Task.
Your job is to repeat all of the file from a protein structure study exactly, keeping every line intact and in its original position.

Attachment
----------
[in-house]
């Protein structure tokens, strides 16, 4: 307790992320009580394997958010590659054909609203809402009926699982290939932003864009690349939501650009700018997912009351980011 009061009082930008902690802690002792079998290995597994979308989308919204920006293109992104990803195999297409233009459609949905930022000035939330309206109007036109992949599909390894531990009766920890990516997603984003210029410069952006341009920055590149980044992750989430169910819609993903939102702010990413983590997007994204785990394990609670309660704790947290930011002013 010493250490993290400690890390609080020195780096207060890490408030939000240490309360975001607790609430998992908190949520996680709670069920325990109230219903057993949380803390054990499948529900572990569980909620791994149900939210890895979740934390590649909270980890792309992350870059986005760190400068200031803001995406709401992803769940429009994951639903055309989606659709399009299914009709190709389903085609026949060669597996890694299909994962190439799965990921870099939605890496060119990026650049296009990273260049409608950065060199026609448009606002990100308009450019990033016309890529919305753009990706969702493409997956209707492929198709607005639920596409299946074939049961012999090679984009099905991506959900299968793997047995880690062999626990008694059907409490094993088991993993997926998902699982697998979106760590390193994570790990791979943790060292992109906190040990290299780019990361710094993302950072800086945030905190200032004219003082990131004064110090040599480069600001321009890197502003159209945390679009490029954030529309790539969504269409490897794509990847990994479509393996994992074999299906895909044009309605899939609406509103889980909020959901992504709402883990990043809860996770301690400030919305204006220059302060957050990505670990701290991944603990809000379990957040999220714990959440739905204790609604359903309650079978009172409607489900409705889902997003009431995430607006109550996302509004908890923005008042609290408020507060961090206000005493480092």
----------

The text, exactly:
[in-house]
């Protein structure tokens, strides 16, 4: 307790992320009580394997958010590659054909609203809402009926699982290939932003864009690349939501650009700018997912009351980011 009061009082930008902690802690002792079998290995597994979308989308919204920006293109992104990803195999297409233009459609949905930022000035939330309206109007036109992949599909390894531990009766920890990516997603984003210029410069952006341009920055590149980044992750989430169910819609993903939102702010990413983590997007994204785990394990609670309660704790947290930011002013 010493250490993290400690890390609080020195780096207060890490408030939000240490309360975001607790609430998992908190949520996680709670069920325990109230219903057993949380803390054990499948529900572990569980909620791994149900939210890895979740934390590649909270980890792309992350870059986005760190400068200031803001995406709401992803769940429009994951639903055309989606659709399009299914009709190709389903085609026949060669597996890694299909994962190439799965990921870099939605890496060119990026650049296009990273260049409608950065060199026609448009606002990100308009450019990033016309890529919305753009990706969702493409997956209707492929198709607005639920596409299946074939049961012999090679984009099905991506959900299968793997047995880690062999626990008694059907409490094993088991993993997926998902699982697998979106760590390193994570790990791979943790060292992109906190040990290299780019990361710094993302950072800086945030905190200032004219003082990131004064110090040599480069600001321009890197502003159209945390679009490029954030529309790539969504269409490897794509990847990994479509393996994992074999299906895909044009309605899939609406509103889980909020959901992504709402883990990043809860996770301690400030919305204006220059302060957050990505670990701290991944603990809000379990957040999220714990959440739905204790609604359903309650079978009172409607489900409705889902997003009431995430607006109550996302509004908890923005008042609290408020507060961090206000005493480092």